We recommend getting a single steel deadbolt. Single steel deadbolts, when installed correctly, provide more than adequate protection against most burglars without causing any egress issues. Then, if you really want to make it hard for burglars, you can have wrought iron security bars installed on your windows. Although it’s not a perfect solution, it’s certainly better than just depending on a small block of wood and glass standing between a burglar and your valuables. Locks are easily picked, doors can be kicked in, and glass is easily broken. Remember that most burglars want to get in and out of your home as quickly as possible. Burglars don’t want to spend time defeating proper security measures. Furthermore, in the kitchen fire scenario mentioned above, you and your family would be more likely to live to see another day, and that alone is worth the cost of having the deadbolt installed. Remember that possessions can easily be replaced, but you and your family are irreplaceable.

What Does it Mean to “Re-Key” a Lock?

What Does it Mean to "Re-Key" a Lock?

What Does it Mean to “Re-Key” a Lock?

What Does it Mean to "Re-Key" a Lock?

What Does it Mean to “Re-Key” a Lock?

There seems to be some confusion about exactly what it means to re-key a lock. In order to understand what re-keying means, we will need to take a look at exactly how a lock works.What Does it Mean to “Re-Key” a Lock?

There are many different types of locks ranging from simple padlocks to combination locks, mechanical locks, tumbler locks and tubular locks. Your front door will usually have a mechanical lock, and modern interior doors, such as those used in bedrooms, closets, and bathrooms, will commonly be of the tubular variety. Both types of locks are intended to be opened with the proper key.

How Does a Tubular Lock Work?

There is actually much more to a mechanical lock than just the doorknob. Mechanical locks have small hunks of metal commonly called tumblers, latches or levers, depending on the type of mechanical lock you’re dealing with. When the door is locked, these pieces of metal fit inside holes inside a bolt mechanism, which prevents the door from being opened. If you look at keys, they will be serrated in specific patterns. This is intended to raise the pieces of metal in specific configurations that will allow the bolt to slide. If the wrong key is inserted, the metal pieces will not move in the proper configuration, and the door will not open. Inserting the correct key, on the other hand, allows the bolt to slide, thereby allowing the door to be opened.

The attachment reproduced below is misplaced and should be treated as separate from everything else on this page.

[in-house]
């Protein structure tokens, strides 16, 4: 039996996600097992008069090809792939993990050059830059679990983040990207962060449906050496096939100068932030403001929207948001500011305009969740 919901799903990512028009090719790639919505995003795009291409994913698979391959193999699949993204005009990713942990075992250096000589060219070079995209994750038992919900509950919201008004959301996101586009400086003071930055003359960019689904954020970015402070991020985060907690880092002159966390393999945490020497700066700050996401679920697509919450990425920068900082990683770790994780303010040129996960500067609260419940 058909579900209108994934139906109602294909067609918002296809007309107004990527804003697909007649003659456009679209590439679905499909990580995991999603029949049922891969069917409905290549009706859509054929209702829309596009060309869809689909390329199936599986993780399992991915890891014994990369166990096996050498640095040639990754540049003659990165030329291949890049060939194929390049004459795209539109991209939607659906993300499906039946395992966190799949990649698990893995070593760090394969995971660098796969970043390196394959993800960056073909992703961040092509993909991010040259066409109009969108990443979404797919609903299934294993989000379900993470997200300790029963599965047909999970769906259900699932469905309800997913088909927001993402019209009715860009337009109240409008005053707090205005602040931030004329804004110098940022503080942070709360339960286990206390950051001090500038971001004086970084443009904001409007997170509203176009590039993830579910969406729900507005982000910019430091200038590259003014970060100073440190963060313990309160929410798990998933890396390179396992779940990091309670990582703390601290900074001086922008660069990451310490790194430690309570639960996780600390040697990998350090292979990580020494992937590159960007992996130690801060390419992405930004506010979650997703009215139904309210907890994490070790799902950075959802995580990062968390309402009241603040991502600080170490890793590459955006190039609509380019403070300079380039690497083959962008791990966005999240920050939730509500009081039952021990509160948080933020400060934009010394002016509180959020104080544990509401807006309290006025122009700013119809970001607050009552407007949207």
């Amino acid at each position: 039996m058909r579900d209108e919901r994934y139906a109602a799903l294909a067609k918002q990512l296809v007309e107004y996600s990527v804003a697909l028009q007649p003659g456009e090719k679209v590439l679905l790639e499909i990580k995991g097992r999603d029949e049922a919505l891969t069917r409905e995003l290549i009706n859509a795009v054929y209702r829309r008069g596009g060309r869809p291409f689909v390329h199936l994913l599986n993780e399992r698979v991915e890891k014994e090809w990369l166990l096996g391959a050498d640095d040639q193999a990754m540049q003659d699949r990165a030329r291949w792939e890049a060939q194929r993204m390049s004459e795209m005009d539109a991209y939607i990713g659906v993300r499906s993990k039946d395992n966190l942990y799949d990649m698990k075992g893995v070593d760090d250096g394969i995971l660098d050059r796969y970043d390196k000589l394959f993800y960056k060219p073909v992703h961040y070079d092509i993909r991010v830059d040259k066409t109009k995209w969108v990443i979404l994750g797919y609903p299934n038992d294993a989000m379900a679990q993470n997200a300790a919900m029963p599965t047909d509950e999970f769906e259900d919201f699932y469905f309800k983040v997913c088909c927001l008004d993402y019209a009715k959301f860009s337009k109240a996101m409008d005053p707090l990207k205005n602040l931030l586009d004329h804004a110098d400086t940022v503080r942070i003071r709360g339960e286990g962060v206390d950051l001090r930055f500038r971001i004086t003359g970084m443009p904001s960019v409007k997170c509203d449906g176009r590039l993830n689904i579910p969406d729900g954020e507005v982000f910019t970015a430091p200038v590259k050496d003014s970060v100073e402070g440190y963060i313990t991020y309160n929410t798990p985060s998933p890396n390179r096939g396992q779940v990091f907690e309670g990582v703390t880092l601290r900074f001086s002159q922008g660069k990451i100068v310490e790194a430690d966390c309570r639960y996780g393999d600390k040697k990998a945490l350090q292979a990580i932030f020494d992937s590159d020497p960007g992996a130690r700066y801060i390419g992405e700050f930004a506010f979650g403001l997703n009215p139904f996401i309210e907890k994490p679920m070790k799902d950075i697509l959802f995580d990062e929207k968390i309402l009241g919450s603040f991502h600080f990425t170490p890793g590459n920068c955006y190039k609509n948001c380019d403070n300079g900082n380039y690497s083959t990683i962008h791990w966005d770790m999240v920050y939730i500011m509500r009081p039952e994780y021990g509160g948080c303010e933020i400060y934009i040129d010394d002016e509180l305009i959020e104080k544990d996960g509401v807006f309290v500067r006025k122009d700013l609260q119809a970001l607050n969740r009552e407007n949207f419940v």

Tubular locks work in a very similar way, except for one minor difference: the lock can be configured with either a tumbler mechanism or a special button will be placed inside the lock for the proper key to press to allow the door to be opened.

So What Does That Have to Do with Re-keying a Lock?

When a locksmith re-keys a lock, they are actually reorganizing the pins inside the cylinder mechanism inside your lock so that the old key will not work. This involves a few steps:

 

  • Removing the exterior doorknob or lock face
  • Removing the lock cylinder, cylinder plug and retaining ring
  • Removing the old lock pins
  • Reconfiguring the lock cylinder with the new key
  • Inserting new lock pins
  • Reassembling the lock and doorknob

Re-keying a lock is often a cheaper alternative to simply replacing the entire lock because it saves the old hardware. However, it will render all previous keys obsolete. This can be a good thing though, especially if your key was stolen. A professional locksmith can re-key a lock within a few minutes. Also note that if a lock is too damaged to re-key, as might be the case in some burglaries, it will be necessary to replace the entire lock.